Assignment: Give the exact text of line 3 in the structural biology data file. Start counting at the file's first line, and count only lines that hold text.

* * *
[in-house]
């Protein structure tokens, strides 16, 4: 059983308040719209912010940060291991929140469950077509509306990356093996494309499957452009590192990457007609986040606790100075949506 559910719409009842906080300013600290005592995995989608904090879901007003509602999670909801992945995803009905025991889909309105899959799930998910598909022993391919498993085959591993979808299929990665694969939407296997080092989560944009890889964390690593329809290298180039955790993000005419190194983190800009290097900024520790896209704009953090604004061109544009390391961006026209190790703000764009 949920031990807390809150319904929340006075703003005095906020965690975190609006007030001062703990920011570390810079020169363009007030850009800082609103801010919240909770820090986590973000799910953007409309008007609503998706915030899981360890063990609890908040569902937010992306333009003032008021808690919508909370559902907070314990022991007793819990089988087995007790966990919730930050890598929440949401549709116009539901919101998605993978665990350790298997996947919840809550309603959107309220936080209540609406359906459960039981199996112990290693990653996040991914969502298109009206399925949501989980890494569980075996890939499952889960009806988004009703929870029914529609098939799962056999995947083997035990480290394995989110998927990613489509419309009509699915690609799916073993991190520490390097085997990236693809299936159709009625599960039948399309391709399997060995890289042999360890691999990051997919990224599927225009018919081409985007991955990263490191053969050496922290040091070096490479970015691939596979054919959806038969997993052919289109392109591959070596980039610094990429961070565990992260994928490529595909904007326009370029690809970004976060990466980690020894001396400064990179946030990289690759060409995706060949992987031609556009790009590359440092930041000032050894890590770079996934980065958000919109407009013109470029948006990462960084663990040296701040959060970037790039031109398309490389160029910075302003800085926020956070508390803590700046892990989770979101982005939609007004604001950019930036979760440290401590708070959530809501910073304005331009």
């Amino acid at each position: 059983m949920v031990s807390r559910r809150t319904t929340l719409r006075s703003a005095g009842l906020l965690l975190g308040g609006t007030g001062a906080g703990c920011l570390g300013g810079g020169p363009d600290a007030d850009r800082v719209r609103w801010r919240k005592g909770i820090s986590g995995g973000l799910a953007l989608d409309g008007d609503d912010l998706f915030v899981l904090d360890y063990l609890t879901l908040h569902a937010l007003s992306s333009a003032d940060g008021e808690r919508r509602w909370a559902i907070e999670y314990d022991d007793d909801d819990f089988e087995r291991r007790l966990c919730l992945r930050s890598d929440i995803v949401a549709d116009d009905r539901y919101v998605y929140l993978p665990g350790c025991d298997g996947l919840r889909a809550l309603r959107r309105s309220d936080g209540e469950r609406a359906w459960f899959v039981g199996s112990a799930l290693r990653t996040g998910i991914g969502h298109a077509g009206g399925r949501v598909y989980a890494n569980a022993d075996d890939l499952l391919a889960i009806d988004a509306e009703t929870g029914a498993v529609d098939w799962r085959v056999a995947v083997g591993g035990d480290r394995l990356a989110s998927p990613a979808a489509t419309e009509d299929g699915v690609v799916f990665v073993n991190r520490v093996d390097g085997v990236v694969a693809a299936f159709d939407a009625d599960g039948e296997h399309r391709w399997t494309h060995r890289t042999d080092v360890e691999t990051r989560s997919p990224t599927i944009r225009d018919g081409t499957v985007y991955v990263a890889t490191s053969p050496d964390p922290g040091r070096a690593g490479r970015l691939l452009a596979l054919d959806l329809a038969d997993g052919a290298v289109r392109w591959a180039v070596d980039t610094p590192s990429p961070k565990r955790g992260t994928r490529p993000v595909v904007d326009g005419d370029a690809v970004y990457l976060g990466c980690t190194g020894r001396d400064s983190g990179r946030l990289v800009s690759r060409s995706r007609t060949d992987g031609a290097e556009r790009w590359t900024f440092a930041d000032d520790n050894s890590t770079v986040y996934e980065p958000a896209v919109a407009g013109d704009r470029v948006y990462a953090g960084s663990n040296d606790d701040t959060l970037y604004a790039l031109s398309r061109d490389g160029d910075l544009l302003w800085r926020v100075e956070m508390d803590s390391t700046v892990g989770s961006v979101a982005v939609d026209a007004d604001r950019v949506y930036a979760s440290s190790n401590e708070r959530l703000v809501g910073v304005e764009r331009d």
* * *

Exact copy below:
């Amino acid at each position: 059983m949920v031990s807390r559910r809150t319904t929340l719409r006075s703003a005095g009842l906020l965690l975190g308040g609006t007030g001062a906080g703990c920011l570390g300013g810079g020169p363009d600290a007030d850009r800082v719209r609103w801010r919240k005592g909770i820090s986590g995995g973000l799910a953007l989608d409309g008007d609503d912010l998706f915030v899981l904090d360890y063990l609890t879901l908040h569902a937010l007003s992306s333009a003032d940060g008021e808690r919508r509602w909370a559902i907070e999670y314990d022991d007793d909801d819990f089988e087995r291991r007790l966990c919730l992945r930050s890598d929440i995803v949401a549709d116009d009905r539901y919101v998605y929140l993978p665990g350790c025991d298997g996947l919840r889909a809550l309603r959107r309105s309220d936080g209540e469950r609406a359906w459960f899959v039981g199996s112990a799930l290693r990653t996040g998910i991914g969502h298109a077509g009206g399925r949501v598909y989980a890494n569980a022993d075996d890939l499952l391919a889960i009806d988004a509306e009703t929870g029914a498993v529609d098939w799962r085959v056999a995947v083997g591993g035990d480290r394995l990356a989110s998927p990613a979808a489509t419309e009509d299929g699915v690609v799916f990665v073993n991190r520490v093996d390097g085997v990236v694969a693809a299936f159709d939407a009625d599960g039948e296997h399309r391709w399997t494309h060995r890289t042999d080092v360890e691999t990051r989560s997919p990224t599927i944009r225009d018919g081409t499957v985007y991955v990263a890889t490191s053969p050496d964390p922290g040091r070096a690593g490479r970015l691939l452009a596979l054919d959806l329809a038969d997993g052919a290298v289109r392109w591959a180039v070596d980039t610094p590192s990429p961070k565990r955790g992260t994928r490529p993000v595909v904007d326009g005419d370029a690809v970004y990457l976060g990466c980690t190194g020894r001396d400064s983190g990179r946030l990289v800009s690759r060409s995706r007609t060949d992987g031609a290097e556009r790009w590359t900024f440092a930041d000032d520790n050894s890590t770079v986040y996934e980065p958000a896209v919109a407009g013109d704009r470029v948006y990462a953090g960084s663990n040296d606790d701040t959060l970037y604004a790039l031109s398309r061109d490389g160029d910075l544009l302003w800085r926020v100075e956070m508390d803590s390391t700046v892990g989770s961006v979101a982005v939609d026209a007004d604001r950019v949506y930036a979760s440290s190790n401590e708070r959530l703000v809501g910073v304005e764009r331009d």